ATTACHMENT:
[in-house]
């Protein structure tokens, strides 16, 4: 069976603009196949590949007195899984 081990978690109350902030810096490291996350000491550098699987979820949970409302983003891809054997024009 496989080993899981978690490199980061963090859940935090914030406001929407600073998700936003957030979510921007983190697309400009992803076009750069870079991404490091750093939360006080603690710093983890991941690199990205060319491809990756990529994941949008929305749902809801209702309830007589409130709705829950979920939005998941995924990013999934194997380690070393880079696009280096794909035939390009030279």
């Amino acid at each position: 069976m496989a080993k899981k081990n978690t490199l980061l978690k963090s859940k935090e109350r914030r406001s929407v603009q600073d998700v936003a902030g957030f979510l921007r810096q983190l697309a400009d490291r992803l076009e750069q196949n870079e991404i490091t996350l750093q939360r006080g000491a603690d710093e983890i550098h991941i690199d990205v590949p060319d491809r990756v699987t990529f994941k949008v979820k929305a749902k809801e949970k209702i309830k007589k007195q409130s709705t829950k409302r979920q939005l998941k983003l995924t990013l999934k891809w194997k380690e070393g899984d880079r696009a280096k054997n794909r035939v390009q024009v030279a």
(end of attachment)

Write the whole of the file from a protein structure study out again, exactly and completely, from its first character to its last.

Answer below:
[in-house]
């Protein structure tokens, strides 16, 4: 069976603009196949590949007195899984 081990978690109350902030810096490291996350000491550098699987979820949970409302983003891809054997024009 496989080993899981978690490199980061963090859940935090914030406001929407600073998700936003957030979510921007983190697309400009992803076009750069870079991404490091750093939360006080603690710093983890991941690199990205060319491809990756990529994941949008929305749902809801209702309830007589409130709705829950979920939005998941995924990013999934194997380690070393880079696009280096794909035939390009030279």
């Amino acid at each position: 069976m496989a080993k899981k081990n978690t490199l980061l978690k963090s859940k935090e109350r914030r406001s929407v603009q600073d998700v936003a902030g957030f979510l921007r810096q983190l697309a400009d490291r992803l076009e750069q196949n870079e991404i490091t996350l750093q939360r006080g000491a603690d710093e983890i550098h991941i690199d990205v590949p060319d491809r990756v699987t990529f994941k949008v979820k929305a749902k809801e949970k209702i309830k007589k007195q409130s709705t829950k409302r979920q939005l998941k983003l995924t990013l999934k891809w194997k380690e070393g899984d880079r696009a280096k054997n794909r035939v390009q024009v030279a």